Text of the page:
McCormack v. Jefferson Area Local School Dist.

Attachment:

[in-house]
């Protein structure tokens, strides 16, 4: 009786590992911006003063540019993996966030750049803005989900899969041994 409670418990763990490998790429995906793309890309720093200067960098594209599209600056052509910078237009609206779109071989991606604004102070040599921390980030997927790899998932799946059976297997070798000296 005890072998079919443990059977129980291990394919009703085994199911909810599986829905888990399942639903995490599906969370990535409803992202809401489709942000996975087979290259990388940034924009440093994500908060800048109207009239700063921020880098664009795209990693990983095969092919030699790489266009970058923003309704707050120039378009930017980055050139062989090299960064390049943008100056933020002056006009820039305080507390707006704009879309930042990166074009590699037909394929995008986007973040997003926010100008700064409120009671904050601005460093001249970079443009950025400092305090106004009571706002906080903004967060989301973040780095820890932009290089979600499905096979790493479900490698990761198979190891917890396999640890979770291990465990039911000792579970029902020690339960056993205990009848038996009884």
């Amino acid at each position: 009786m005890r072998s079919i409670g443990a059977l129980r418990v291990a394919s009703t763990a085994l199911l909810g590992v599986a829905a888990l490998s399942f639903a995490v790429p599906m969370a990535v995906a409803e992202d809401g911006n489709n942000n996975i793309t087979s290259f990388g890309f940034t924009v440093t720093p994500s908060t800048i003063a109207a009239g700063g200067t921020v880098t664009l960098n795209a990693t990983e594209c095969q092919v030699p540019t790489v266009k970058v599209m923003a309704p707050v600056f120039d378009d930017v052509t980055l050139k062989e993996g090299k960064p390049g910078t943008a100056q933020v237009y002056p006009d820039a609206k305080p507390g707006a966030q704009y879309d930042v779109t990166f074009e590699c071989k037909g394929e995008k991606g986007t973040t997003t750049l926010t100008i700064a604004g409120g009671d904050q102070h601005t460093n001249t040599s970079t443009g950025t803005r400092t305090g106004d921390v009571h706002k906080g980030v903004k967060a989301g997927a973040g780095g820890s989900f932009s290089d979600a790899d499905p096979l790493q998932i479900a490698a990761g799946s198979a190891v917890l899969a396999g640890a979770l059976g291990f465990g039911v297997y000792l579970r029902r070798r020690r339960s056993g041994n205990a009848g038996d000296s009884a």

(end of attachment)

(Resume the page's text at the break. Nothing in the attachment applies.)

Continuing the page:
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[Cite as McCormack v. Jefferson Area Local School Dist., 2018-Ohio-3744.] IN THE COURT OF APPEALS ELEVENTH APPELLATE DISTRICT ASHTABULA COUNTY, OHIO DONALD MCCORMACK, Plaintiff-Appellant, : OPINION : CASE NO. 2018-A-0005 - vs - : JEFFERSON AREA LOCAL SCHOOL DISTRICT, : : Defendant-Appellee. : Civil Appeal from the Ashtabula County Court of Common Pleas, Case No. 2016 CV 0121. Judgment: Affirmed. Donald P. Wiley, Baker, Dublikar, Beck, Wiley & Mathews, 400 South Main Street, North Canton, OH 44720 (For Plaintiff-Appellant). Mark Landes and Robert C. Perryman, Isaac, Wiles, Burkholder & Teetor, LLC, Two Miranova Place, Suite 700, Columbus, OH 43215 (For Defendant-Appellee). CYNTHIA WESTCOTT RICE, J. {¶1} Appellant, Donald McCormack, appeals the judgment of the Ashtabula County Court of Common Pleas, declaring that his former employer, appellee, Jefferson Area Local School District (“the District”), has no duty to provide him with a legal defense in a civil action filed against him by two former students of the District. The students alleged that appellant, who was their high school basketball coach, sexually abused them. For the reasons that follow, we affirm. {¶2} At all relevant times, appellant was employed as a girls’ basketball coach at Jefferson High School, which is one of the schools in the District. In 2014, he was indicted for multiple counts of sexual battery, endangering children, and gross sexual imposition committed against Jaimie Wilson and Elizabeth Ziemski while they were minors, students at Jefferson High School, and members of the girls’ basketball team. {¶3} While appellant’s criminal case was pending, on June 12, 2015, Ms. Wilson and Ms. Ziemski filed a civil complaint against him (“the underlying complaint”) for damages resulting from his sexual abuse. That suit remains pending. {¶4} Eight months later, on February 16, 2016, appellant filed a complaint against the District, seeking a declaration that the District was obligated to pay the costs of his legal defense in the civil action filed by the victims. The District filed an answer, denying it had a duty to provide him with a defense at public expense. {¶5} The matter was set for a bench trial. On August 16, 2017, the parties filed a “Joint Stipulation Regarding Testimony at Trial.” The parties stipulated that appellant’s declaratory-judgment action arose from the victims’ civil complaint, and the parties attached a copy of that complaint to the stipulation. They stipulated that, if called to testify, Ms. Wilson and Ms. Ziemski would testify that appellant committed the acts alleged in their complaint and that, at all relevant times, he was not acting in good faith. They further stipulated that, if called to testify, appellant would testify that he did not commit the acts alleged in the complaint and that his interactions with the plaintiffs were in good faith and in the scope of his employment, as alleged in his declaratory- 2 judgment complaint (and in his underlying answer). The parties further stipulated that “these are all the facts necessary to render a judgment on the declaratory judgment complaint, and that it will not be necessary for the court to entertain witnesses at the trial on August 23, 2017.” (Emphasis added.) {¶6} On August 23, 2017, the trial court entered a judgment stating: {¶7} Counsel advised the Court of their agreement that the stipulation contains all of the evidence necessary to the Court’s decision in this case and that, in lieu of trial, they are prepared to submit written briefs on their respective arguments. They further agree that the Court can decide the case on the joint stipulation and the written briefs, without need for further hearing. {¶8} ORDER: 1. The agreement of counsel for the parties to waive a trial and submit this case for decision by the Court on the basis of the joint stipulation regarding testimony and the briefs is accepted by the Court. (Emphasis added.) {¶9} After considering the joint stipulation, the pleadings in the underlying action, and the trial briefs, the trial court found that the District did not have a duty to provide a legal defense for appellant under R.C. 2744.07(A)(1). Appellant appeals, asserting two assignments of error. Because they are related, they are considered together. They allege: {¶10} “[1.] The trial court committed prejudicial error when it held that R.C. 2744.07(A)(1) did not require the political subdivision/appellee to defend the political subdivision employee/appellant, when the appellant alleged that he was at all times acting in good faith and not manifestly outside the course of his employment in an underlying civil suit against him for alleged torts. 3 {¶11} “[2.] The trial court committed prejudicial error when it refused to reimburse the appellant for attorney’s fees expended in defending the underlying action to date and all attorney’s fees to be incurred hereafter.” {¶12} The current version of R.C. 2744.07(A)(1), which was amended in 2003, provides in pertinent part: {¶13} [A] political subdivision shall provide for the defense of an employee, in any state or federal court, in any civil action * * * which contains an allegation for damages for injury * * * caused by an act or omission of the employee in connection with a governmental or proprietary function. The political subdivision has the duty to defend the employee if the act or omission occurred while the employee was acting both in good faith and not manifestly outside the scope of employment or official responsibilities. (Emphasis added.) {¶14} Further, R.C. 2744.07(C), also amended in 2003, provides, in part: {¶15} * * * In determining whether a political subdivision has a duty to defend the employee in the action, the court shall determine whether the employee was acting both in good faith and not manifestly outside the scope of employment or official responsibilities. The pleadings shall not be determinative of whether the employee acted in good faith or was manifestly outside the scope of employment or official responsibilities. {¶16} If the court determines that the employee was acting both in good faith and not manifestly outside the scope of employment or official responsibilities, the court shall order the political subdivision to defend the employee in the action. (Emphasis added.) {¶17} The version of R.C. 2744.07(A)(1) in effect prior to 2003 required a political subdivision to provide a defense for an employee “if the act * * * [1] occurred or [2] [was] alleged to have occurred while the employee was acting in good faith and not manifestly outside the scope of his employment.” (Emphasis added.) This alternative language gave rise to a two-prong test, according to which a subdivision was required to provide a defense when the employee’s act was either (1) found by the court to have 4 actually occurred, or was (2) alleged in the pleadings to have occurred (“the allegation prong”), while the employee was acting in good faith and in the scope of his employment. Rogers v. Youngstown, 61 Ohio St.3d 205, 208 (1991); Whaley v. Franklin Cty. Bd. of Commrs., 92 Ohio St.3d 574, 576 (2001). {¶18} Since the two-prong test was based on the alternative language in former R.C. 2744.07(A)(1) and that alternative language has been replaced by language that removed the allegation prong and imposes the duty to provide a defense only when the employee’s act occurred while he was acting in good faith and in the scope of his employment, the allegation prong has been effectively superseded by statute. This conclusion is buttressed by R.C. 2744.07(C), as amended, which provides that “[t]he pleadings shall not be determinative of whether the employee acted in good faith or was manifestly outside the scope of employment.” {¶19} Thus, following the amendment to R.C. 2744.07(A)(1), in order for a political subdivision to be required to provide a defense for its employee, the trial court must determine that the employee’s act occurred while he was acting both in good faith and not manifestly outside the scope of his employment. Lambert v. Clancy, 125 Ohio St.3d 231, 2010-Ohio-1483, ¶11. The pleadings themselves no longer provide an alternative basis on which to require a subdivision to provide its employee with a defense. {¶20} Curiously, while the parties agree the amended version of R.C. 2744.07 applies here, their arguments suggest they are unaware that the amendment to R.C. 2744.07 deleted the allegation prong. Thus, appellant argues that because his answer denied any wrongdoing and alleged that at all times he was acting in the scope of his 5 employment and in good faith, he was entitled to a defense as a matter of law. However, this argument fails because R.C. 2477.07(C), as amended, “specifically disclaims the determinativeness of the pleadings.” Cantwell v. Franklin Cty. Bd. of Commrs., 10th Dist. Franklin No. 11AP-849, 2012-Ohio-2273, ¶9; accord Spitulski v. O’Mara, 6th Dist. Lucas No. L-09-1157, 2010-Ohio-186, ¶19. {¶21} In any event, as noted, the parties entered a “Joint Stipulation Regarding Testimony at Trial” in which they agreed that Ms. Wilson and Ms. Ziemski, if called to testify, would testify that appellant committed the acts alleged in the complaint and that appellant, if called to testify, would testify he did not commit those acts. They further agreed that their stipulation contained “all the facts necessary to render a judgment on the declaratory judgment complaint, and that it will not be necessary for the court to entertain witnesses at the trial.” {¶22} While the parties stipulated that the allegations in their underlying pleadings were to serve as a substitute for the witnesses’ testimony, the pleadings are conflicting and the parties did not agree on any specific facts. Thus, by submitting their stipulation to the trial court as a substitute for the witnesses’ testimony, the parties essentially asked the trial court, as the trier of fact, to resolve any conflicts in the “testimony.” This necessarily required the court to determine the credibility of the witnesses’ pleadings. Although not unheard of, see State v. Hendrex, 11th Dist. Trumbull No. 2010-T-0103, 2011-Ohio-1588, ¶38 (in reviewing petition for postconviction relief, trial court may judge credibility of affidavits), it is unusual for the trial court to make credibility judgments based solely on the printed page. However, by submitting their stipulation in lieu of the witnesses’ testimony, this is exactly what the 6 parties asked the court to do. Thus, appellant waived or invited any error in this procedure. {¶23} As such, this appeal presents a mixed question of law and fact. Appellate review of a mixed question of law and fact requires an appellate court to give deference to a trial court’s factual findings if those findings are supported by competent, credible evidence. If we accept the facts found by the trial court to be true, we then independently review whether the trial court properly applied the law to the facts. O'Brien v. The Ohio State Univ., 10th Dist. Franklin No. 06AP-946, 2007-Ohio-4833, ¶10-12. {¶24} Whether an employee acted in the scope of his employment and whether he acted in good faith are questions of fact. Auer v. Paliath, 140 Ohio St.3d 276, 2014Ohio-3632, ¶20; Cantwell, supra, at ¶8 (scope of employment); Mike McGary & Sons, Inc. v. Construction Resources One, LLC, 6th Dist. Sandusky No. S-17-005, 2018-Ohio528, ¶68 (good faith). Conversely, whether the trial court properly applied R.C. 2744.07(A)(1) to the facts in this case in determining that appellant was not entitled to a defense is a question of law. {¶25} “When reviewing the weight of the evidence, the reviewing court ‘weighs the evidence and all reasonable inferences, considers the credibility of witnesses and determines whether in resolving conflicts in the evidence, the [finder of fact] clearly lost its way and created such a manifest miscarriage of justice that the [judgment] must be reversed and a new trial ordered.’” Xtreme Elements, LLC v. Foti Contracting, LLC, 11th Dist. Lake No. 2016-L-043, 2017-Ohio-254, ¶25, quoting Eastley v. Volkman, 132 Ohio St.3d 328, 2012-Ohio-2179, ¶20. “‘In weighing the evidence, the court of appeals must 7 always be mindful of the presumption in favor of the finder of fact.’” Xtreme, supra, quoting Eastley, supra, at ¶21. {¶26} In setting forth its findings of fact, the court did not characterize them as such. Instead, the court considered the joint stipulation of facts, which was based on the underlying pleadings, and recited the salient allegations in support of its conclusion. Since the parties stipulated that the court was to consider the allegations of the pleadings in lieu of the witnesses’ testimony, the allegations recited by the court served as the court’s findings of fact. {¶27} Based on the parties’ stipulation, the trial court essentially found that appellant was employed by the District as a girls’ basketball coach and also by a local newspaper as a sports editor and that he used both positions to facilitate his sexual abuse of the plaintiffs and to “sexually prey upon” them while they were students on the basketball team. Appellant engaged in “repeated sexual assaults” and “a months-long course of outrageous, perverted, tortious, and criminal conduct.” He engaged in “emotional bullying, physical and emotional isolation, manipulation, and nonconsensual sexual touching.” The court found that appellant’s conduct could not reasonably be considered conduct that was committed in good faith and in the scope of his employment. The court concluded that, “considering the joint stipulations of fact and the underlying pleadings, the School District does not have a duty to provide a legal defense to McCormack under R.C. 2744.07(A)(1).” {¶28} With respect to appellant’s argument that at all times he was acting in good faith, one does not act in good faith when his conduct evinces a dishonest purpose, conscious wrongdoing, or the breach of a known duty through some ulterior 8 motive. See Moore v. Cleveland, 8th Dist. Cuyahoga Nos. 104466, etc., 2017-Ohio1156, ¶14 (defining “bad faith.”) The trial court found that appellant used his position of authority over the plaintiffs to manipulate and sexually abuse them. Thus, the trial court’s finding that he was not acting in good faith is supported by competent, credible evidence. {¶29} Further, with respect to appellant’s argument that he was acting in the scope of his employment, “the determination of whether conduct is within * * * the scope of employment necessarily turns on the fact finder’s perception of whether the employee acted, or believed himself to have acted, at least in part, in his employer’s interests.” Cantwell, supra, at ¶16; accord Crise v. Cleveland, 8th Dist. Cuyahoga No. 80984, 2002-Ohio-6229, ¶29. {¶30} In Crise, supra, the Eighth District held that the city was not obligated to defend a supervisor in the clerk’s office because his actions were beyond the scope of his employment. In that case, a deputy clerk filed a complaint against the supervisor, alleging he sexually harassed her by making sexual comments and engaging in unwanted physical contact at work. She described his conduct as “outrageous and beyond the norms of civilized society.” In rejecting the supervisor’s argument that he was entitled to a defense, the Eighth District held that “the allegations of sexual harassment [were] ‘plainly and obviously’ outside the scope of Crise’s employment” and that “[s]uch alleged ‘outrageous’ behavior [could] not possibly comprise part of his job duties, requiring the City to provide a defense.” Crise, supra, at ¶12-13. 9 {¶31} Further, the Tenth District, in Cantwell, supra, held the sheriff’s deputy assigned to the jail was not entitled to a defense because he was not acting in the scope of his employment when he committed the conduct at issue. The court stated: {¶32} [W]e can find no reasonable minds could conclude that appellant [deputy] could have believed himself to have been acting in appellee’s [county’s] best interest. Although appellant argues that he was on duty, in uniform, and serving meals to prisoners as part of his assigned duties, his acts here went far beyond his mere serving of meals to inmates. Appellant’s act of taking a photograph of an inmate’s penis on a sandwich and then serving the sandwich to another inmate did not further appellee’s business in any manner and was plainly not in appellee's best interest. Also, although serving food to inmates is part of appellant's job duties, the acts in question did not occur during his actual serving of a meal. Instead, appellant engaged in activities that did not involve his duty to serve meals, i.e., the asking of an inmate to place his penis on a sandwich and the taking of a photograph of the inmate’s genitals. Although appellant did eventually serve the sandwich to Copeland, the meal served was one plainly unauthorized by appellee and obviously outside of appellant’s authorized duties. Id. at ¶16. {¶33} In light of the foregoing authority, appellant could not have reasonably believed he was acting in the District’s best interests when he sexually abused the plaintiffs in the gym and at the newspaper’s offices. Although he was employed as a basketball coach when he abused the plaintiffs, his acts obviously exceeded his coaching duties. His pursuit of both girls and his sexual assaults against them did not further the District’s business in any way and were obviously not in its best interests. Moreover, the sexual acts themselves were plainly outside the scope of appellant’s duties. Thus, pursuant to the joint stipulation, the trial court’s finding that appellant’s sexual activity with the plaintiffs could not reasonably be considered to be in the scope of his employment was supported by competent, credible evidence. 10 {¶34} In finding that appellant did not act in good faith or in the scope of his employment, the trial court obviously found Ms. Wilson’s and Ms. Ziemski’s allegations to be more credible than appellant’s. In light of the highly specific nature of the plaintiffs’ allegations and the fact that appellant’s only “evidence” in opposition was his general, self-serving denial, we cannot say the trial court clearly lost its way in finding the plaintiffs’ allegations to be more credible. Further, in light of these findings, the trial court did not err in concluding that appellant was not entitled to a defense. Thus, the court implicitly found that appellant was not entitled to reimbursement for his expenses incurred in the underlying action or in his declaratory-judgment action. {¶35} For the reasons stated in this opinion, the assignments of error lack merit and are overruled. It is the order and judgment of this court that the judgment of the Ashtabula County Court of Common Pleas is affirmed. DIANE V. GRENDELL, J., concurs, THOMAS R. WRIGHT, P.J., concurs in judgment only. 11